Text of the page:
Photo: Michael Carr
By Michael Carr – He was hard aground on the Silver Strand Beach at Coronado Island CA. Well, not just himself, but also his 315-foot ship and 32 Soldier crew. They had plowed right up on the beach while making way at 1.5 knots. He could feel the LSV 3 going aground, and it felt awesome! It was a beautiful Sunday morning, the sun was just coming up, there was thin fog over San Diego, and all you could hear were seagulls and surf. Just amazing.
This event, running aground on an unimproved beach, would be a career-ending event for a Naval, Coast Guard, or Merchant Mariner, but for an Army Mariner this was an accomplishment to be thoroughly enjoyed. Running landing craft up on beaches is what they train to do, and is an act which takes more attention and precision than one might expect.
You cannot just point toward a beach and run up on it. That might lead to broaching in the surf, or grounding too soon if the depth is not calculated properly. Beaching with excessive speed prevents, or severely inhibits, retraction. And difficulty retracting leads again to broaching. Recovering from being broached on a beach is almost impossible. Energy from breaking surf just keeps pushing you sideways up the beach.
When you beach an Army landing craft it must be done keeping your vessel perpendicular to the incoming waves, not perpendicular to the beach. Waves and surf do not always impact a beach parallel to its shore. Because of differences and changes in depth, and the beach’s topography (Straight or curved or both?) waves refract and come in at differing angles. You must study the chart and peer at the beach through binoculars to assess the true nature of the surf.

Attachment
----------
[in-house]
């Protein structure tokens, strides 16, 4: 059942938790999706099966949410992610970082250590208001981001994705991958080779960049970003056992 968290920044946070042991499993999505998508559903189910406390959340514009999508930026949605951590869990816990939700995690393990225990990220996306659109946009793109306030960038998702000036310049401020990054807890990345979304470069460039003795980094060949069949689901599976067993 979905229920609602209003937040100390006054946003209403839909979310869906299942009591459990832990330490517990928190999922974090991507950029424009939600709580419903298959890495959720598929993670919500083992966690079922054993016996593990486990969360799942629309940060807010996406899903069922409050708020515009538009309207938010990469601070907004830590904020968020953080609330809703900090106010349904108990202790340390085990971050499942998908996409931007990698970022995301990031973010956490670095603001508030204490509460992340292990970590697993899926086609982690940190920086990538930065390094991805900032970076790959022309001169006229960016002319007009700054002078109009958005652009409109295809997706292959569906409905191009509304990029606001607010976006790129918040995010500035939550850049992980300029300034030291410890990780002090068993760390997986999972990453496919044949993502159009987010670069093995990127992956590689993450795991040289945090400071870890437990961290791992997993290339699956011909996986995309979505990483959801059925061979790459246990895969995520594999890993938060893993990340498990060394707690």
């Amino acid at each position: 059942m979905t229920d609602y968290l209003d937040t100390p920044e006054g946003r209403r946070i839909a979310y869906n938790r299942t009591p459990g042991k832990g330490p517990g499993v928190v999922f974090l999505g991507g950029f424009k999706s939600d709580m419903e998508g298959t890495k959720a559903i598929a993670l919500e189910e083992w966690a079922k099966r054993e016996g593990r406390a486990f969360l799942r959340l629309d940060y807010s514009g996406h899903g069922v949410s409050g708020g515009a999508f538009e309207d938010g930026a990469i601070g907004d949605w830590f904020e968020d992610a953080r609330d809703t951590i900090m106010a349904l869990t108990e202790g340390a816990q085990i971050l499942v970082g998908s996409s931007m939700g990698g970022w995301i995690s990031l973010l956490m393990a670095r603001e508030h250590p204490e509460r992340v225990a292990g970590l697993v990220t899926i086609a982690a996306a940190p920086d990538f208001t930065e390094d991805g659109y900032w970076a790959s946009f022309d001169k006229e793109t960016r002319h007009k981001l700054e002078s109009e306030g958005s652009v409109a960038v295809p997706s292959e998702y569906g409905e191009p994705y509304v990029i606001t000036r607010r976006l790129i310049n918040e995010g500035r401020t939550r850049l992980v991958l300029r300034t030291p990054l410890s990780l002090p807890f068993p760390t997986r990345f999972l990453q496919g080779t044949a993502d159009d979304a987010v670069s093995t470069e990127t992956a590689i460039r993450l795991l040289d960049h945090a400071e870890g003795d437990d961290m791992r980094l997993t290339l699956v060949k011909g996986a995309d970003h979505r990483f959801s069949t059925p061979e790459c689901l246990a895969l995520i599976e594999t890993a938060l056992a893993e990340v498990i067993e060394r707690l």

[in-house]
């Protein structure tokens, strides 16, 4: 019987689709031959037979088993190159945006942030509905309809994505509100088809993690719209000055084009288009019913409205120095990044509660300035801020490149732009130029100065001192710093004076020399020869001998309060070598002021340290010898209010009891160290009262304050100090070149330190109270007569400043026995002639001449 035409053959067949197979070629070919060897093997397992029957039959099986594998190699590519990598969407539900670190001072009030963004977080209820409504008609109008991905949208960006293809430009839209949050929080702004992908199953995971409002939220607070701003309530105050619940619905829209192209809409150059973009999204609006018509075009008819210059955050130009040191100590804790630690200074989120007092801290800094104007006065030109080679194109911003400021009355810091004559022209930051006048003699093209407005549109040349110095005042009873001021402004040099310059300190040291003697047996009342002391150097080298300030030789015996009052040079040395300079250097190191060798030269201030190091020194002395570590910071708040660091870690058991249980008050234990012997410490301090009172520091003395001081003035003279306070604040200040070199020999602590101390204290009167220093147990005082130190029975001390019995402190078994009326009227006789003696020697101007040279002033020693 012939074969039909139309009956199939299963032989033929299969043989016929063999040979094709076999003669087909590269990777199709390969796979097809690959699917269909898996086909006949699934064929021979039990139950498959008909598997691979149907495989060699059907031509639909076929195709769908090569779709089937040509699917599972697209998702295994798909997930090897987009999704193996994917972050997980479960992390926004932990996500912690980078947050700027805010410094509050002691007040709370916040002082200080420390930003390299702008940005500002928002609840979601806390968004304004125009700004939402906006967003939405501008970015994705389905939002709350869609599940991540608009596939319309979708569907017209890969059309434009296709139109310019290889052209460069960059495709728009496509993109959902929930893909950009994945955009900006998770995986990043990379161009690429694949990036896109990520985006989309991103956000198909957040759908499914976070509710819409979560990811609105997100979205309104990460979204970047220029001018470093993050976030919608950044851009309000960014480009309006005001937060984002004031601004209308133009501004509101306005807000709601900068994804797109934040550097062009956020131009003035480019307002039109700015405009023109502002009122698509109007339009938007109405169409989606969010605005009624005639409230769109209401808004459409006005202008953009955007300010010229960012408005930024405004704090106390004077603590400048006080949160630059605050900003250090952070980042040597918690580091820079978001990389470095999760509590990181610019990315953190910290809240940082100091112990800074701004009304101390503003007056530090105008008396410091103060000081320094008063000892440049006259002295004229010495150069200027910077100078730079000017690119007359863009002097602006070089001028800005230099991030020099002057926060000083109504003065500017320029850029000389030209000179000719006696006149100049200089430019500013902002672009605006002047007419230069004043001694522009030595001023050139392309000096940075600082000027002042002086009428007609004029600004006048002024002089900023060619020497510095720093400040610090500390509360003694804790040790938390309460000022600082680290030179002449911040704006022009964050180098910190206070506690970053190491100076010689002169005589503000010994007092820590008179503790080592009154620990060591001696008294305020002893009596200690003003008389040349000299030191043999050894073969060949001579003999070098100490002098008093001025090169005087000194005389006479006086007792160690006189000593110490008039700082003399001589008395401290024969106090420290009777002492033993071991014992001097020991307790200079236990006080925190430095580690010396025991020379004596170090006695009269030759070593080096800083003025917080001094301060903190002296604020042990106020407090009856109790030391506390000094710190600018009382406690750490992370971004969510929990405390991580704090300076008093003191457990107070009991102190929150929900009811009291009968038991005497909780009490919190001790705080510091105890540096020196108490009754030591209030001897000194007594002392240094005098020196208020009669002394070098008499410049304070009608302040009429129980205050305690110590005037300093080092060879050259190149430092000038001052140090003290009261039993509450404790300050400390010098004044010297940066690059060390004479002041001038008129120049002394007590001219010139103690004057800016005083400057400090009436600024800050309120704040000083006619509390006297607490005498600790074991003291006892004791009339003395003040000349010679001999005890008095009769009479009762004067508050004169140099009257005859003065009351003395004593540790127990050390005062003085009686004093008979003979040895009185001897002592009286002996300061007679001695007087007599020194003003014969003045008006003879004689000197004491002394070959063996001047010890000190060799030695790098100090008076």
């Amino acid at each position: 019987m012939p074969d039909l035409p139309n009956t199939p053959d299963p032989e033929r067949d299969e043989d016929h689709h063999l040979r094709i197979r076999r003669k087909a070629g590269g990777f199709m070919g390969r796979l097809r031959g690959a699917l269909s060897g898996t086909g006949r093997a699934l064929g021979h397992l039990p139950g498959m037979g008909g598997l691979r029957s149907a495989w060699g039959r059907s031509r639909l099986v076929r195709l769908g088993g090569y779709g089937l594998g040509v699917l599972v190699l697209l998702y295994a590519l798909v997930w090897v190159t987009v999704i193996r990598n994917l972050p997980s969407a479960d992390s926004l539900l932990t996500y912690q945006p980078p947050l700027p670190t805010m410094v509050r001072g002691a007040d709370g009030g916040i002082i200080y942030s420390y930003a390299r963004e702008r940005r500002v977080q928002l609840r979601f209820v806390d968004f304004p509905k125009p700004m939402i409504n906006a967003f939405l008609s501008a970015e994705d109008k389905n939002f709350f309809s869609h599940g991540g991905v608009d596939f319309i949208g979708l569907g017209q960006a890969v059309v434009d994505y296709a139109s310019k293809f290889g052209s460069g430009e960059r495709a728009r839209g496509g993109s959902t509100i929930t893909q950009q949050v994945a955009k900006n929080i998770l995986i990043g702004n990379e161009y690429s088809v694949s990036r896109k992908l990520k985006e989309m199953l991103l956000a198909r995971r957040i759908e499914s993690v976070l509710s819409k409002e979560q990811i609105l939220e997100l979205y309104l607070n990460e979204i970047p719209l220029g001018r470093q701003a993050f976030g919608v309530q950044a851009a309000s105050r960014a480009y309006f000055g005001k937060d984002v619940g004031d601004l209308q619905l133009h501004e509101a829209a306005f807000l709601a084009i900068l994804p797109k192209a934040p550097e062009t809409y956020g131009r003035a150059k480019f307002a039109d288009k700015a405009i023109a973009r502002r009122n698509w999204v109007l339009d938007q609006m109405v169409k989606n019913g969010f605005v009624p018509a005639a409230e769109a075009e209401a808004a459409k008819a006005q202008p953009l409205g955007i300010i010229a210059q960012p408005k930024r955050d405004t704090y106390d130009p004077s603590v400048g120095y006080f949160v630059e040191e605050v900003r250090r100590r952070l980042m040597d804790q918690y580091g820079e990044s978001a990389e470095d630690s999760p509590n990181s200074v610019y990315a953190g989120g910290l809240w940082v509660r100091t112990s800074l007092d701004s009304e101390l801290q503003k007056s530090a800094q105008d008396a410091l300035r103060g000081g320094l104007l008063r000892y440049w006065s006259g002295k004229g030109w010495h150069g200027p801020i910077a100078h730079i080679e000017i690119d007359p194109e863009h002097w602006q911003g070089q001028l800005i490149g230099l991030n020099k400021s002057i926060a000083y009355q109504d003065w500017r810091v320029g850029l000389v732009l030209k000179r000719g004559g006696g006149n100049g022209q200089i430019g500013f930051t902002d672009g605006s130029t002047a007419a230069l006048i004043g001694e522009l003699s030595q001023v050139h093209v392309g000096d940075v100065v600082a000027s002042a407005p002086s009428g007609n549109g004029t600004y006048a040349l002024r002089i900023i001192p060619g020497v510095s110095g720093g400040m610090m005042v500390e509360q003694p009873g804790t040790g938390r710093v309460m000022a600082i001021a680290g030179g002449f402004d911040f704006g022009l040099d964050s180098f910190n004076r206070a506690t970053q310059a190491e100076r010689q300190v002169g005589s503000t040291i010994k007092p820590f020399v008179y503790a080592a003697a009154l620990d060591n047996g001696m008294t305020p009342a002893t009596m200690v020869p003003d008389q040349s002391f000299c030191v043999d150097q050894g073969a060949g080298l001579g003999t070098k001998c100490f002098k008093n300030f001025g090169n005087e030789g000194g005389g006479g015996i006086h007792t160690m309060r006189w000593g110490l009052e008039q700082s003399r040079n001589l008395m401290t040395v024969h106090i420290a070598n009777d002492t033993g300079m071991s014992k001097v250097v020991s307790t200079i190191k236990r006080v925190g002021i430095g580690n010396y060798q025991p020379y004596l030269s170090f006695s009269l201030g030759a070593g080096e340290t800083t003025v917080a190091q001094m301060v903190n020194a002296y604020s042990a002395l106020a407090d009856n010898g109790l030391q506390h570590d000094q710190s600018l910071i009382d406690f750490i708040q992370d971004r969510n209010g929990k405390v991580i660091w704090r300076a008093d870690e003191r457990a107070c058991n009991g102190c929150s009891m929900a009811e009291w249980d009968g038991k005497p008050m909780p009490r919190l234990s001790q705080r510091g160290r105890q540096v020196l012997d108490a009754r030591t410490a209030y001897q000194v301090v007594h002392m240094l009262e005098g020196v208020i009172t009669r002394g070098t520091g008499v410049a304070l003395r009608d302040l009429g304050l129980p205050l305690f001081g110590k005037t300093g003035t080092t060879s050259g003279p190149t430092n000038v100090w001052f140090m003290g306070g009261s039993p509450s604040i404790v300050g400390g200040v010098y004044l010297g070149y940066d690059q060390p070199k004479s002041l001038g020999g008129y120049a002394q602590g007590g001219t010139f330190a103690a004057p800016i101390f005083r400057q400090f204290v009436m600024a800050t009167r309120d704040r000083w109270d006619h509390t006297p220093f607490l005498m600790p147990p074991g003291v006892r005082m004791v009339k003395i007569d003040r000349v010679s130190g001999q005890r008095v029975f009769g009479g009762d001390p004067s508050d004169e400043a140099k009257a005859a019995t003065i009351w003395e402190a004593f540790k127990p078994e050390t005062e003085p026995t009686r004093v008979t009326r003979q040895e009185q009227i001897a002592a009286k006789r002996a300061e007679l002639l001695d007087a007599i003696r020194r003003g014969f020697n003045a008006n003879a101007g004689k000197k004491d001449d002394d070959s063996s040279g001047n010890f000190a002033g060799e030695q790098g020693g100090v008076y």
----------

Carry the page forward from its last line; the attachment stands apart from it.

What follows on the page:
This is often difficult from offshore, since you can only see the backside of the waves and surf, not the more revealing front side, which can only be seen when you stand on the beach itself. You must focus on what you can see from the backside, and visualize how these waves are actually breaking. Building this skill takes years, and requires going to various beaches, and watching waves, under differing conditions coming in & breaking. Most people go to beaches to relax, but many Army skippers go to the beach to study the waves. How would I land my LSV or LCU under these conditions? Could I do this at night?
Army landing craft are equipped with stern anchors. These anchors use steel cable, not chain, for rode and paid out as the landing craft approaches a beach. This is a tricky operation. You must drop the anchor when close to the beach, but not too close. There is limited wire on the spool for the stern anchor, so you need to plan the point at which to drop the anchor, ensuring there is sufficient cable to pay out so you can reach the beach.
Unlike dropping an anchor with chain, where you call out “Let Fall” and away goes the anchor and chain in free fall, a stern anchor is paid out from a drum, which has a maximum speed. Your vessel’s speed needs to match the speed at which the stern anchor’s cable is being spun off the drum.
This requires a coordinated effort by the stern anchor drum operator, usually the Chief Engineer, and the Deck Officer, most often the Vessel Master. Here is how the conversation usually goes:
“Bridge to Winch, drop the stern anchor and let me know when the anchor is on the bottom and how the cable is tending.”